Aside from the 'round the table social deduction game, Werewolves Within, Votypka said that Red Storm is also working on an action-oriented VR game where social VR is still a "fundamental hook." Even with a limited amount of time spent in VR with Werewolves Within, we began to understand why Votypka has become such an ardent believer in social VR. When people look you in the eye or point at you, even in a virtual space, it does elicit an almost primal response.
"Things like social cues really translate in VR and personal space can get uncomfortable just like in real life," Votypka noted. "We did fresh eyes testing with players that knew each other and groups of players that didn't and the results were surprisingly pretty similar. We won't know for sure until it's out in the wild... Also, you look at the game's art style and it's very lighthearted, and that helps people reduce their anxiety. There's lots of social psychology that we've discovered during this process so it's going to be interesting to see what happens."
Votypka's been working on VR since the '90s when he had a stint at a then "cutting edge virtual reality company" called MUSE Technologies. While the headsets hitting the market now have their differences (and Red Storm will support all three), they're all leaps and bounds beyond what was being worked on 20 years ago. Votypka believes the current headsets all provide compelling VR experiences.
"The lighthouse stations [for Vive] are a little different than the Rift sensors and the Move camera of course, but for us it's really about [whether they are] at that level where they can create that sense of presence with players and bring people's hands into the game and really start to convince the user that they're there in that world. And I think the answer for all three of them is yes, and that's exciting because in the '90s that wasn't the case. Achieving a sense of presence was pretty difficult," he said.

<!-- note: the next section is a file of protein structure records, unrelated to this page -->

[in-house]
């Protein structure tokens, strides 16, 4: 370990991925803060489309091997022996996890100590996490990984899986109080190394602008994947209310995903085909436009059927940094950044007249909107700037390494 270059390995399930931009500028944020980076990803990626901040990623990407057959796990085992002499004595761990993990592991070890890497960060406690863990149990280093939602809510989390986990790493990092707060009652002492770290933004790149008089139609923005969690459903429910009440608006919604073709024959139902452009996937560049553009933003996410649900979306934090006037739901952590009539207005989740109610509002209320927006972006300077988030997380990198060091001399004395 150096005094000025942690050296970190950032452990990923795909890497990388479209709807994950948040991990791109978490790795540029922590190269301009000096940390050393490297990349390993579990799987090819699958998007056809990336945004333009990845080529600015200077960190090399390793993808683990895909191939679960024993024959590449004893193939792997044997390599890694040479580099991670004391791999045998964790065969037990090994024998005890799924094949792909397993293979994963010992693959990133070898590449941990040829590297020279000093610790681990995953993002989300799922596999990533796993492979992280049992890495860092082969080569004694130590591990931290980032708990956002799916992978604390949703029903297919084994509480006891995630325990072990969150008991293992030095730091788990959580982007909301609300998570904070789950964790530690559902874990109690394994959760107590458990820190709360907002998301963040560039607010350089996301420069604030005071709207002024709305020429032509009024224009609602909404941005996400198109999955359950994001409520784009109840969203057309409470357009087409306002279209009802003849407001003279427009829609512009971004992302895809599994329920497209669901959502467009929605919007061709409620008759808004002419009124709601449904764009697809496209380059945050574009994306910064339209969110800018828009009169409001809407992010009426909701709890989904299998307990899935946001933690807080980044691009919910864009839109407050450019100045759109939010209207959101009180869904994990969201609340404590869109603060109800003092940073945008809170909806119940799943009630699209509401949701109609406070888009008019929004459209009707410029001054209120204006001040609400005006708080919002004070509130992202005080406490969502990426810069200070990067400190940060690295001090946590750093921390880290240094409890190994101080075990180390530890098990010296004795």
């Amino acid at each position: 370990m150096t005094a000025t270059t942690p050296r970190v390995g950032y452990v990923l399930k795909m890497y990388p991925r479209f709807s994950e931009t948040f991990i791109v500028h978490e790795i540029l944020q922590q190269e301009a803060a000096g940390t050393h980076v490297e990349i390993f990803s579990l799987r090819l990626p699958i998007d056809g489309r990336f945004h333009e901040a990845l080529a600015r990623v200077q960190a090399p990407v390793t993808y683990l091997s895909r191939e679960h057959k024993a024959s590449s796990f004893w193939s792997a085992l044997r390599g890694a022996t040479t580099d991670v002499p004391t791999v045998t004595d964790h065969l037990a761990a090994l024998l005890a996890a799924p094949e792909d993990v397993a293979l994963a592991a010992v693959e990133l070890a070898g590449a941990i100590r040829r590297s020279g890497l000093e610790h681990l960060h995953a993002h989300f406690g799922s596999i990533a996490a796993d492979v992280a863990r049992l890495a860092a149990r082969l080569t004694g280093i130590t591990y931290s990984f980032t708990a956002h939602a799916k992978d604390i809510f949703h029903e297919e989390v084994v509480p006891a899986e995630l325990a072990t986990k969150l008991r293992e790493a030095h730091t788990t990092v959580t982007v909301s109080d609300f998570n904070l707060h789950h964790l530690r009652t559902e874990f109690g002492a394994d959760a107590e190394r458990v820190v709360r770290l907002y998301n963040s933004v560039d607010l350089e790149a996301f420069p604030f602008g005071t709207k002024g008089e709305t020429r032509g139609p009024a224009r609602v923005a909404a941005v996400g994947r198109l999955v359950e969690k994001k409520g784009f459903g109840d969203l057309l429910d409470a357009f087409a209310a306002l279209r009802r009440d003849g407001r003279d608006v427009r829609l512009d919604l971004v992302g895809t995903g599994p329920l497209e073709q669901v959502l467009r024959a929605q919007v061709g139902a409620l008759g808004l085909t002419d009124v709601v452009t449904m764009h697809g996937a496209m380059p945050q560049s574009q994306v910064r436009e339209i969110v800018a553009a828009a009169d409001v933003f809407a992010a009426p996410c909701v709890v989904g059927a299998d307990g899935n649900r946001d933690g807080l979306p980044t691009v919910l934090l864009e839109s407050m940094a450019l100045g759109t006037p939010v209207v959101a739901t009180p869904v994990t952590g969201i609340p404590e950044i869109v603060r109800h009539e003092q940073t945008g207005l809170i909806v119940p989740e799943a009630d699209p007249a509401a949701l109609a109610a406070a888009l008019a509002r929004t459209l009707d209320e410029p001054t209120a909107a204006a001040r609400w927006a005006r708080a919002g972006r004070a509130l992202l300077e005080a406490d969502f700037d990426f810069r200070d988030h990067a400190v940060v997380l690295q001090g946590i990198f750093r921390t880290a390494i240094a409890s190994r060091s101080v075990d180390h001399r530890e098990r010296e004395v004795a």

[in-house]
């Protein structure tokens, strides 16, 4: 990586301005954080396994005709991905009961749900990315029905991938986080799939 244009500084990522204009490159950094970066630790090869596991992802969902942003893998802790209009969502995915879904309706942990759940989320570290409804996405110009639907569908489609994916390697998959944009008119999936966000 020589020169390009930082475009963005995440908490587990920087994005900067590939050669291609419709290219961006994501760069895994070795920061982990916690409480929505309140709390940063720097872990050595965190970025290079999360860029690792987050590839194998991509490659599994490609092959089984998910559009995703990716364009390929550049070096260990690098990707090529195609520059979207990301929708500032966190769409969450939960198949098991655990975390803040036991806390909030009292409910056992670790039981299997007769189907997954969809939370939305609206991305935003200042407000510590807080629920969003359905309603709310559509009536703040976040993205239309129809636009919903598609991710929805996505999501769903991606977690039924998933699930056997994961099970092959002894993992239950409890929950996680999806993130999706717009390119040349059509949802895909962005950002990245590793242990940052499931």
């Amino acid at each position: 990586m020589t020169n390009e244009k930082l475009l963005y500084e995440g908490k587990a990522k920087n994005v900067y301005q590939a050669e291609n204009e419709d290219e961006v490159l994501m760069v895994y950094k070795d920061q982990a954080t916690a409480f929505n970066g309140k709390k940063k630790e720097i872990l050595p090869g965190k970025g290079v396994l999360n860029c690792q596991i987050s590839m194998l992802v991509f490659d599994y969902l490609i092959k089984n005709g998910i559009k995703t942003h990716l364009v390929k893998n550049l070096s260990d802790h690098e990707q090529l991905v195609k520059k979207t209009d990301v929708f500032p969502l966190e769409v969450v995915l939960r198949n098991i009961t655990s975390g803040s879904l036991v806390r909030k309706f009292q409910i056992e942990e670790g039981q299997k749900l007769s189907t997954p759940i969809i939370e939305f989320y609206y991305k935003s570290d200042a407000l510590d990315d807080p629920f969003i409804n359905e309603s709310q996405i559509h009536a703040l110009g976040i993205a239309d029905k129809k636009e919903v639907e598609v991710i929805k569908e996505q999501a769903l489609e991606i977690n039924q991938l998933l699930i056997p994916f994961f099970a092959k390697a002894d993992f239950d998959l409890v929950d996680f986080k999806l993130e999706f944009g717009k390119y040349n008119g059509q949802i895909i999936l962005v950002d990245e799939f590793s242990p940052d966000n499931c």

Speaking of bringing hands into the game, Werewolves Within does not support movement-tracking controllers, but Votypka isn't against a possible patch to integrate those controls at a later date.
"Some of the work we're doing at Red Storm does include hand tracking and Werewolves Within was actually designed to ship originally before the hand tracking controllers were available so we needed to support the gamepad, and on certain platforms the hand controllers are sold separately so you can't rely on all players having them," he explained.
"So we filled in the gaps, where the game analyzes your voice - this was tech we had from our non-VR prototype days and we brought it in here. Whether or not we add hand tracking to Werewolves Within is still TBD but I think it works pretty well. Generally speaking, I'm a huge proponent of hand tracking and I think it needs to be there for most VR experiences. There are some that don't make sense, but when somebody gets into VR the first thing they do is try to look at their hands."
Indeed, being able to use your hands in VR immediately adds to that sense of presence, as does locomotion in room-scale VR. Locomotion, however, presents another problem for VR designers. Given that most VR users only have limited walking space, many VR titles resort to "teleporting" in virtual space; that sudden teleportation, instead of actually moving to another spot, can detract from immersion. Are we all going to need special VR treadmills?